Wisconsin Governor Scott Walker isn’t going to be president, or vice president, or anything else other than Wisconsin’s personal cross to bear. And that’s fine, because it leaves him more time to pursue his deepest passion: making food stamp recipients pee in cups.

Walker is leading a group of 11 Republican governors who are asking Congress to allow the states to pee-test everyone getting SNAP benefits. This is after Wisconsin sued the federal government in the summer of 2015, arguing that food stamps constitute welfare, and welfare should mean a deep analysis of the urine of everyone who receives it.

This is an abiding interest of the Walker administration: In December, they cut 15,000 food stamp recipients from the rolls, after imposing new restrictions on benefits available to the unemployed. Yes: people were cut off from food stamps because they couldn’t find work.

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Walker is now leading the group of governors supporting legislation written by Rep. Robert Aderholt, an Alabama Republican who also serves as chairman of the House Agriculture Appropriations Subcommittee.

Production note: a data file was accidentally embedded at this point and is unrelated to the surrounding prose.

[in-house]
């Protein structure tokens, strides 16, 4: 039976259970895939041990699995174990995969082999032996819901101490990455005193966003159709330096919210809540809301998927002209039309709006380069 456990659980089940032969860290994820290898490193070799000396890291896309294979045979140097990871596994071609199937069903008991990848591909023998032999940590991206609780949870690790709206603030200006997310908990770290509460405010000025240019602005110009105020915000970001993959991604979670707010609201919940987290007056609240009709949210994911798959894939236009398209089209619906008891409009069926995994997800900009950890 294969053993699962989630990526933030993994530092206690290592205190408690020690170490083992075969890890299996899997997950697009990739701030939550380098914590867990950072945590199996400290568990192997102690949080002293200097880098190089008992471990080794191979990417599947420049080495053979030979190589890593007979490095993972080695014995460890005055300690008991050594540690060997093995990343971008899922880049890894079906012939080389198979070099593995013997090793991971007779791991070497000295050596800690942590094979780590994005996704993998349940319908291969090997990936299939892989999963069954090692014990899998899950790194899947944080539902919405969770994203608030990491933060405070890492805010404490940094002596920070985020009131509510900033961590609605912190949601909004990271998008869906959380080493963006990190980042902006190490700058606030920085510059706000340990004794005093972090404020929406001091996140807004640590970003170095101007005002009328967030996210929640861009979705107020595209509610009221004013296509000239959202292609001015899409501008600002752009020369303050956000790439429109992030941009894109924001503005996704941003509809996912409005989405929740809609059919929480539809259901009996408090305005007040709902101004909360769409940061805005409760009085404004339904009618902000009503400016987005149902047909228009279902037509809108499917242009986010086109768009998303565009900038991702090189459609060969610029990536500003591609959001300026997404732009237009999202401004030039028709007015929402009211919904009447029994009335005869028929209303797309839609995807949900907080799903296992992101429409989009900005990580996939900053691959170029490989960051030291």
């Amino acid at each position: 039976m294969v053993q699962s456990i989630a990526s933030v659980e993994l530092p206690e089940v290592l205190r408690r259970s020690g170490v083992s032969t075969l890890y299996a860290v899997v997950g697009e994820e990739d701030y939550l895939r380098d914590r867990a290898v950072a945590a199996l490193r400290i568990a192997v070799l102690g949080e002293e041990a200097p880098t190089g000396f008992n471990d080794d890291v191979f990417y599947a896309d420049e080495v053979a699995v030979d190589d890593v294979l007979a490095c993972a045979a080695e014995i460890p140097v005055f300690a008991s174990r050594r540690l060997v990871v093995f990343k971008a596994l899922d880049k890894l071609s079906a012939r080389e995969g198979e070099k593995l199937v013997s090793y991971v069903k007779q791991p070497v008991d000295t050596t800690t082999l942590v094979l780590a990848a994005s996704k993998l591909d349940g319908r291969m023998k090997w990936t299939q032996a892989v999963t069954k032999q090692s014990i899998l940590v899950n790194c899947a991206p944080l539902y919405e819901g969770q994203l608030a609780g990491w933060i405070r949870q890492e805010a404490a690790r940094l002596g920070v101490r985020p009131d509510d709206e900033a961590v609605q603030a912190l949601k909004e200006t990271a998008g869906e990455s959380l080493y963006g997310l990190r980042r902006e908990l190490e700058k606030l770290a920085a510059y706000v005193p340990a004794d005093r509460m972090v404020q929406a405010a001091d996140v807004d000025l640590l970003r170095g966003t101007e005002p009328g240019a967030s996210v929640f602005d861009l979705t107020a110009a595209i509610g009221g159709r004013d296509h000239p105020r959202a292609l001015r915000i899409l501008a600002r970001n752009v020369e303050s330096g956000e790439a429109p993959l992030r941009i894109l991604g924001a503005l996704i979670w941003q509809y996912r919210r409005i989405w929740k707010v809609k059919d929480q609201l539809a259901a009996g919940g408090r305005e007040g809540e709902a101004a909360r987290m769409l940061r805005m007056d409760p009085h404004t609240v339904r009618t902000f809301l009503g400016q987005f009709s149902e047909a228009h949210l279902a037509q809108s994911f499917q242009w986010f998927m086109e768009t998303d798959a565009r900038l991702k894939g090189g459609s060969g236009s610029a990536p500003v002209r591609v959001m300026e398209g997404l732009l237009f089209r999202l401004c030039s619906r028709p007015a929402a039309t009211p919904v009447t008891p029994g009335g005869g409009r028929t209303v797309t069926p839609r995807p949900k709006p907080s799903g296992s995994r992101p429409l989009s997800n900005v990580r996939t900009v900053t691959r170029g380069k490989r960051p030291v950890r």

That committee administers the SNAP program, which is terrifying, because Aderholt’s new proposed legislation, submitted in February, would allow states to make drug tests mandatory for food stamp recipients. (The other Republican-led states supporting the measure are Arizona, Idaho, Kansas, Kentucky, Maine, Nebraska, Oklahoma, South Carolina, Texas and Utah.)

The underlying idea here is that people who must receive supplemental nutrition are lazy and drug-addled. That’s not true: every state that’s tried mandatory drug tests for welfare recipients have shown that they have fewer positive drug tests than the general population.

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Meanwhile, 25 charitable and religious groups are calling on Walker to restore the food assistance to the people his administration cut out of the program. They say the cuts have placed “an unmanageable burden on local charitable resources” like food pantries and soup kitchens to provide food. They also point out that human beings, in general, need to eat to remain alive.


Photo via AP